LAS VEGAS—Behind all the glitz and glamour, opulent displays and bright lights the Las Vegas Strip is well known to many people for its entertainment, its shopping malls and of course for its world-famous casino games with live dealers and fine dining.
What is probably less known by the majority of visitors is that many of the world-renowned buildings are holding their own when it comes to sustainability efforts—something that would surprise many preconceived ideas of “Sin City”.
Take water as a prime example of how hotels and casinos on the Strip conserve it in the drought-stricken region—some builds are incredibly efficient at using water with resort properties accounting for about 7 percent of water used throughout the Valley.
Water that is used indoors on the Strip is reclaimed then recycled and then returned back into Lake Mead making the Strip’s water impact on the region even smaller. This method of reclaiming and recycling then returning water is the case for water use across most of the Valley so of course it makes sense that the Strip also carries on the good work.
Casinos Consume Small Percentage of Region’s Water
In all, probably about 3 percent to 4 percent of all the water is consumed by the casinos—not a great amount when you consider that the casinos are the backbone of the local community, and most of the casinos enjoy a recycling rate of more than 40 percent which in comparison was 20 percent higher than Clark County in 2017.
One spokesperson (Jeremy Walters) who works for Republic Services which overseas recycling in Southern Nevada mentioned that MGM above all others and which operates the MGM Grand, Mandalay Bay and the Bellagio amongst other Strip properties has led the recycling efforts in the region. The MGM properties boast an extensive sustainability program.
Not only do these properties target the recovery of many recyclable materials but food waste is also targeted, a great achievement for properties that have been designed for comfort rather than for conservation.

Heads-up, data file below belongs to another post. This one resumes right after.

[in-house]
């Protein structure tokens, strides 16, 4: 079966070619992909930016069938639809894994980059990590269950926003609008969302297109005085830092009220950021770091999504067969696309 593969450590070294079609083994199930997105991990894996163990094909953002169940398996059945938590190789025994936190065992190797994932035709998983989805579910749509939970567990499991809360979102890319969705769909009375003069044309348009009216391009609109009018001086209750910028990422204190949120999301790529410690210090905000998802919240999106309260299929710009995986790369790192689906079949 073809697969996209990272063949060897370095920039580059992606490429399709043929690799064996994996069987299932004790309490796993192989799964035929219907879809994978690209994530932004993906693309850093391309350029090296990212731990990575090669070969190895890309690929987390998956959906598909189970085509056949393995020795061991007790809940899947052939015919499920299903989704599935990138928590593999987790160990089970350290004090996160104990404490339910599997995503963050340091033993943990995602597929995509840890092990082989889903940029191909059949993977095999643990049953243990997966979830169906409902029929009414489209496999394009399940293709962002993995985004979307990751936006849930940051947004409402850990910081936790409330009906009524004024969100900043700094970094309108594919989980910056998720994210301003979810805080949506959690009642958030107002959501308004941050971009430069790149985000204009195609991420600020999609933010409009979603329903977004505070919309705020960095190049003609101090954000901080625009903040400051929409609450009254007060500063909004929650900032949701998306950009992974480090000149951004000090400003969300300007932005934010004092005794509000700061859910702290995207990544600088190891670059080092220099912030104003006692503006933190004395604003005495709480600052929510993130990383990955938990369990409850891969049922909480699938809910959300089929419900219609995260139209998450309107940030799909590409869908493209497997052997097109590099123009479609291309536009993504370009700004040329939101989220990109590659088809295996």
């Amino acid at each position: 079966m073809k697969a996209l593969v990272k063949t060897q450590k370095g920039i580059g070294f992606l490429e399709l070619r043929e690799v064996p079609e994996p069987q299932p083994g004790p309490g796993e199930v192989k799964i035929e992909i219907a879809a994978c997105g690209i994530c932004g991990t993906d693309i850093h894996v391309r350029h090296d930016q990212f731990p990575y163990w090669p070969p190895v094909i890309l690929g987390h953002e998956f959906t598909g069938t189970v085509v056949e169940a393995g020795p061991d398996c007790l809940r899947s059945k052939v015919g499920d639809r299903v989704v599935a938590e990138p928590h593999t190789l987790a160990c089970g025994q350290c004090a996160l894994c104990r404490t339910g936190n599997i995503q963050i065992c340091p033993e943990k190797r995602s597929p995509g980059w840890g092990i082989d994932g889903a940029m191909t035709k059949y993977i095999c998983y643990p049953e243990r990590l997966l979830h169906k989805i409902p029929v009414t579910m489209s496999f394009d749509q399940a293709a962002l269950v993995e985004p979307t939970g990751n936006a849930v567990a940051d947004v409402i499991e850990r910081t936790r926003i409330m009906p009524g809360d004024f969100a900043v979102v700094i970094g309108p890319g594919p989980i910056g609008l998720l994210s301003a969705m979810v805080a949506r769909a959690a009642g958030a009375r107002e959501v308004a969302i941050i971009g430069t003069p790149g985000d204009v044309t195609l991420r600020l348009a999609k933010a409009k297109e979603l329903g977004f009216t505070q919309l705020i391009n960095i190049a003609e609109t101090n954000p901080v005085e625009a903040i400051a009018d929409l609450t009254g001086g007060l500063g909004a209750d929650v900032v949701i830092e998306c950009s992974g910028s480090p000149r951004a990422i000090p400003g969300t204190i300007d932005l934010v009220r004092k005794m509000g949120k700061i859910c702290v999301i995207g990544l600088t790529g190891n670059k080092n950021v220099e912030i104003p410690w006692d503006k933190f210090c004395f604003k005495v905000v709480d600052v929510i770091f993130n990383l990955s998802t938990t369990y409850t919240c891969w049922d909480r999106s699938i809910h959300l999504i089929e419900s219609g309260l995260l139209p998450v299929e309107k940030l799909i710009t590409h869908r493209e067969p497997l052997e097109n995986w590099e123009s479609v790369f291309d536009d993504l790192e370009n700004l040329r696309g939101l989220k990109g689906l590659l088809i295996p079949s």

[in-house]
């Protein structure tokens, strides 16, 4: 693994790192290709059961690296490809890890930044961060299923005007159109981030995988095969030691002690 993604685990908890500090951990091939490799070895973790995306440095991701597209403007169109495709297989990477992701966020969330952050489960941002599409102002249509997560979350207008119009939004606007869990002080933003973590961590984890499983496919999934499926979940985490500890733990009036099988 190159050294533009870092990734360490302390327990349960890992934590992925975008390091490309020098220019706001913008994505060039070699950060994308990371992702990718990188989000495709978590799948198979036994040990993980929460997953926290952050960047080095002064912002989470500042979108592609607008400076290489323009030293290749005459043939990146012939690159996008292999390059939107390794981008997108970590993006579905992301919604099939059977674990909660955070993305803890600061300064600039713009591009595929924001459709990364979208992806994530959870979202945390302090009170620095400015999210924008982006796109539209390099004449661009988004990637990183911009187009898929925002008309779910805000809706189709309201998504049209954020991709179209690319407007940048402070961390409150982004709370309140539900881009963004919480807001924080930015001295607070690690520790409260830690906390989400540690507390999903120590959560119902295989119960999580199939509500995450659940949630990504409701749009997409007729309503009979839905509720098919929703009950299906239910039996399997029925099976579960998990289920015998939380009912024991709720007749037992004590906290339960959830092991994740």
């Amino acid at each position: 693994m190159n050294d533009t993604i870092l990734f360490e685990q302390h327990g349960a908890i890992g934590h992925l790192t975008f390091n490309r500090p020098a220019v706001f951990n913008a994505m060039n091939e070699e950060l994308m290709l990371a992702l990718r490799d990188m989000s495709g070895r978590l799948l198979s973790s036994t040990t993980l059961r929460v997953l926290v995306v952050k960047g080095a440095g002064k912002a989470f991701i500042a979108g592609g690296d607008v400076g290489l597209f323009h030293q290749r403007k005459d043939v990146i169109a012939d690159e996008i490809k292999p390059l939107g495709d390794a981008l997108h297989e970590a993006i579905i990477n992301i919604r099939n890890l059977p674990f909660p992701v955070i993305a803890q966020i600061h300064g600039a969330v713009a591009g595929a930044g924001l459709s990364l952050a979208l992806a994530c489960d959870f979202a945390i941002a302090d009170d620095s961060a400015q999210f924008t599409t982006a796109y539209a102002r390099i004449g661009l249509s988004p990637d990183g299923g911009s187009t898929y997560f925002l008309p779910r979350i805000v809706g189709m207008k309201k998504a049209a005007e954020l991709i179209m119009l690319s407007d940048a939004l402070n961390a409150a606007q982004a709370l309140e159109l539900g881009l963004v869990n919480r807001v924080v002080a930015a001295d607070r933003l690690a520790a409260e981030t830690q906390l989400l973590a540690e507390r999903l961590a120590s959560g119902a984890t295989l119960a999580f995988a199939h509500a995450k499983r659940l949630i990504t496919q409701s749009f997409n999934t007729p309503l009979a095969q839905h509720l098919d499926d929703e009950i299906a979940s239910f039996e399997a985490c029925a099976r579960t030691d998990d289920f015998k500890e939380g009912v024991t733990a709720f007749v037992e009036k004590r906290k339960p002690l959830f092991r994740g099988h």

With smart and minimal landscaping casinos on the Strip minimize water consumption although outdoor water accounts for the most water loss overall as it doesn’t get reclaimed—it is lost through evaporation or seeps into the ground.
Use of Native Plants
The lack of grassy lawns and the use of native plants is the resorts’ way of dealing with possible overuse of water.
Most water is used for the cooling systems that allow the casinos to remain comfortable for the punters and as the footprints of the hotels and casinos are massive and take a great deal of energy to recycle that water a lot of the properties have adopted their own ways to reduce the consumption of indoor water like installing low-flow showerheads and teaching employees how to conserve the water that is available.
With water conservation and the sending of food waste to an agricultural farm rather than sending it to a landfill as well as getting rid of all the plastic straws in the Wynn, Caesars and Sands casinos and some unused food ending up at the local food bank which collects and then freezes any leftovers, waste is minimized.